wherein the extension arm includes a channel configured to receive the work contact element; and
wherein the work contact element includes at least one groove, the groove positioned outside of the channel when the rigid connection is maintained between the work contact element and the extension arm; and
further comprising a clip configured to engage the groove on the work contact element and establish a rigid connection between the work contact element and the extension member during normal operation of the tool.
2. The tool of claim 1 wherein the high impact events include events where a force in excess of a threshold force is applied to the work contact element.
3. The tool of claim 1 wherein the channel is a bore formed in a knob on an end of the extension member.
4. The tool of claim 1 wherein the channel is a partially open channel provided by a spring clip on an end of the extension member.
5. The tool of claim 1 wherein the clip is an E-ring or a C-ring.
6. A tool for driving fasteners, the tool comprising:
a driver assembly configured to fire one of the fasteners from the tool;
a work contact element configured to move in a linear direction between an extended position and a depressed position, wherein the tool is prevented from firing fasteners unless the work contact element is in the depressed position; and
an extension member releasably connected to the work contact element and configured to move in the linear direction with the work contact element, the work contact element releasable from the extension member such that the work contact element moves relative to the extension member when a force greater than a threshold force is applied to the work contact element;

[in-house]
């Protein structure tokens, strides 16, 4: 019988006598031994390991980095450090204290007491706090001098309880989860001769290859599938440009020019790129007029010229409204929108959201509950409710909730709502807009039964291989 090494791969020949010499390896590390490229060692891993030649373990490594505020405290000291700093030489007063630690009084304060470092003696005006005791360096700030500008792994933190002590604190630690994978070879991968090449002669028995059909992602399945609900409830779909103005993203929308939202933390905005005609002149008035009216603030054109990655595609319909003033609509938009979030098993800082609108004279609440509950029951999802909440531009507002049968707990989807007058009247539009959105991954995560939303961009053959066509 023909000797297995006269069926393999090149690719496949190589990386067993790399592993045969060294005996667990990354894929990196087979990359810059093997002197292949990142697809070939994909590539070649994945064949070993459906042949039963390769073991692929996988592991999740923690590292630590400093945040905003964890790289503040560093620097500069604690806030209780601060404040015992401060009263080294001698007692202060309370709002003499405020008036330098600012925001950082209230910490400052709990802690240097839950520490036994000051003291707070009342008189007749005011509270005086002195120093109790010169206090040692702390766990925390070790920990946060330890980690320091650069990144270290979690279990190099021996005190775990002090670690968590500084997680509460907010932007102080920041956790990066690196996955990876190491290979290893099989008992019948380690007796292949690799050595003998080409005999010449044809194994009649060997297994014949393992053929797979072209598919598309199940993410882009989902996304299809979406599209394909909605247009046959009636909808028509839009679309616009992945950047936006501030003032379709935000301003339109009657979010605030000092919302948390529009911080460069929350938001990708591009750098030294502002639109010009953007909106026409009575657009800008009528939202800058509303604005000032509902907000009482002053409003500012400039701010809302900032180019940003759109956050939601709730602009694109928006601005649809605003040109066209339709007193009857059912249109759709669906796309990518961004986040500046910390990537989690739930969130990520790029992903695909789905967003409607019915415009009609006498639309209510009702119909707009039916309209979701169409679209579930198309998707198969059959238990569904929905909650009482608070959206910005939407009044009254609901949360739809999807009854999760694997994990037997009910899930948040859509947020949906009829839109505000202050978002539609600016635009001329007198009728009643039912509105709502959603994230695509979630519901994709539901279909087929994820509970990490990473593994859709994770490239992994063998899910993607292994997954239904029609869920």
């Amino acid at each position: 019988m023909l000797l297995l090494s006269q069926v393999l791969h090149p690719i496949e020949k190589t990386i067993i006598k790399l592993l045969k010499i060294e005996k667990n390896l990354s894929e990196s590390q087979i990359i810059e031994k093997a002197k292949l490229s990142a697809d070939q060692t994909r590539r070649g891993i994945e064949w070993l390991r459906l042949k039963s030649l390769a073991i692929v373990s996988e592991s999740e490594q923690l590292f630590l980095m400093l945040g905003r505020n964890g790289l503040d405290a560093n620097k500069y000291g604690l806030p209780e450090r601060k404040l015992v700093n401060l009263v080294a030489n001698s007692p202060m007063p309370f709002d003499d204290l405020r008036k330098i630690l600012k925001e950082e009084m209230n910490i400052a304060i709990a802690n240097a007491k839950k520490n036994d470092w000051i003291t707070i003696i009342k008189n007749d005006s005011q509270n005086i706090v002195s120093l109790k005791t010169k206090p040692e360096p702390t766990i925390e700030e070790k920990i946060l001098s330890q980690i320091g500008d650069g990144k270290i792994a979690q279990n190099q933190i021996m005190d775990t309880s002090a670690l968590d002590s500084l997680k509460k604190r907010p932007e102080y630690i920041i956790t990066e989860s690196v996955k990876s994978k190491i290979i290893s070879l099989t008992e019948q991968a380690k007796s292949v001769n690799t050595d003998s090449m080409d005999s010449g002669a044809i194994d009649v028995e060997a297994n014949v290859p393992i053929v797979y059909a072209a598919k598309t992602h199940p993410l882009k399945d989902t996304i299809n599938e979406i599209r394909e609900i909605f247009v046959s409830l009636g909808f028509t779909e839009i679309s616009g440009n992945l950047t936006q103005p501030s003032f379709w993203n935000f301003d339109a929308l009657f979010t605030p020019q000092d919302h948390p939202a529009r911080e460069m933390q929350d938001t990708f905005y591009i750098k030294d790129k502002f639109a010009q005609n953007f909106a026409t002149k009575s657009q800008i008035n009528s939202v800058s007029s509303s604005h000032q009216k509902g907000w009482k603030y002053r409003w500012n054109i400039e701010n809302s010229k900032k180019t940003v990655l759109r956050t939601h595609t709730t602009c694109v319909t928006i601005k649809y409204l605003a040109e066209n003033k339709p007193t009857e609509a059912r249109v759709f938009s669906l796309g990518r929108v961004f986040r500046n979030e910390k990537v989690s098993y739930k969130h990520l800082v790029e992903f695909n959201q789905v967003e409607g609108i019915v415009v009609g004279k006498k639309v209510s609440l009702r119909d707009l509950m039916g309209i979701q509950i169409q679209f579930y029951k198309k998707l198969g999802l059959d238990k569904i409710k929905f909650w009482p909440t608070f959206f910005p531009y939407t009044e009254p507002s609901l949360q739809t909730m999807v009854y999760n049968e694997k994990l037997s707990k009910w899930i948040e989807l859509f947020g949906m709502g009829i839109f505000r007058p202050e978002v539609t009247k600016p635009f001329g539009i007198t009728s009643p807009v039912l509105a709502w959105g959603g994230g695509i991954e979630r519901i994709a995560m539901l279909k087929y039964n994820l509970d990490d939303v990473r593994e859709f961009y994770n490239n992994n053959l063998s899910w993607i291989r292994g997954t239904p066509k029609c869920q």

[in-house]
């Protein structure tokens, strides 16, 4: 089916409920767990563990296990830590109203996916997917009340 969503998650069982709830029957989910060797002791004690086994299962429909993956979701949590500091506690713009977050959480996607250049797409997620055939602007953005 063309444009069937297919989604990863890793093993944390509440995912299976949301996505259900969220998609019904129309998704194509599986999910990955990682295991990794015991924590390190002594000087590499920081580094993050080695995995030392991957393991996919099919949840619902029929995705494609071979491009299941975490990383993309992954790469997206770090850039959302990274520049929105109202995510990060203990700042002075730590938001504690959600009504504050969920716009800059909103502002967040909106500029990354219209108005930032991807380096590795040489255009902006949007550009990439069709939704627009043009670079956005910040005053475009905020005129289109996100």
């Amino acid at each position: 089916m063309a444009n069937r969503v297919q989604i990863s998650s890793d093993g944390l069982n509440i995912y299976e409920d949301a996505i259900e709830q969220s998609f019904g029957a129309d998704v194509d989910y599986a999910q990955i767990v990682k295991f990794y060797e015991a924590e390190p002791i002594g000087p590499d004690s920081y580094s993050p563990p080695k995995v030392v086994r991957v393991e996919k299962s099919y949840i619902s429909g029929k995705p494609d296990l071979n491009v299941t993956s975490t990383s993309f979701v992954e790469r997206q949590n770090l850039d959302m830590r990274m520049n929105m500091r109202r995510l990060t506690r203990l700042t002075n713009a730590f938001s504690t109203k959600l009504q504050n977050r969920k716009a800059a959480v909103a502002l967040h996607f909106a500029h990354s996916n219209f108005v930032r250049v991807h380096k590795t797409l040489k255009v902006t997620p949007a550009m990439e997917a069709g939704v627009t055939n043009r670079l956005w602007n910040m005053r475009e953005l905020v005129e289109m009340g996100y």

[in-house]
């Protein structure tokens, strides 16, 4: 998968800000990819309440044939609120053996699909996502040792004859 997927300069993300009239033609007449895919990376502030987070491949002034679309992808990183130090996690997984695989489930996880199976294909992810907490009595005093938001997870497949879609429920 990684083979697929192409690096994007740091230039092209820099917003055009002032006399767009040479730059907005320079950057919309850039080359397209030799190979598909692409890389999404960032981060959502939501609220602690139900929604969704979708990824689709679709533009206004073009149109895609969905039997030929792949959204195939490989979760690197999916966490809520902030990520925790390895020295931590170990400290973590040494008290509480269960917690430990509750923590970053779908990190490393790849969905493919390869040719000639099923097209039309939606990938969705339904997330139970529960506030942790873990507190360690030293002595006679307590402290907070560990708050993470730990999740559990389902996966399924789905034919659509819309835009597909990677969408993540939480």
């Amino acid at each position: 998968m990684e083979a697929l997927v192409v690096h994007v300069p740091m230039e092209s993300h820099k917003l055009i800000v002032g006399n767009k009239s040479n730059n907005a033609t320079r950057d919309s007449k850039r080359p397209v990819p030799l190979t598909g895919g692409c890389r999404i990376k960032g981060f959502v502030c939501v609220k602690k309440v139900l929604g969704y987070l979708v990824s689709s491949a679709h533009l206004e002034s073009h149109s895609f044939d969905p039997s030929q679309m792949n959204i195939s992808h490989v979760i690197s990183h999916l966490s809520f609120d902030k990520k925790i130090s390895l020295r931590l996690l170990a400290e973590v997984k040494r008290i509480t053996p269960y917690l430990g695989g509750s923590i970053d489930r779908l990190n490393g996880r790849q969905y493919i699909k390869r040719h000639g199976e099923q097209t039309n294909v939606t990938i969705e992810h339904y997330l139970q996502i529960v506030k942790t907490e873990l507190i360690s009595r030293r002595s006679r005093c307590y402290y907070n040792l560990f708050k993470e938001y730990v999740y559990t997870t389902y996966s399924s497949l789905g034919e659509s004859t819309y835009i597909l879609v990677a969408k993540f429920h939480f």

wherein the extension member comprises an extension arm; and
wherein the work contact element includes an end portion positioned in a channel of the extension arm; and
further comprising a clip releasably connected to the work contact element and configured to rigidly connect the work contact element to the extension arm, the clip further configured to release the work contact element from the rigid connection with the extension arm when the force greater than the threshold force is applied to the work contact element;
wherein the clip is a C-ring or an E-ring configured to engage a groove in the work contact element.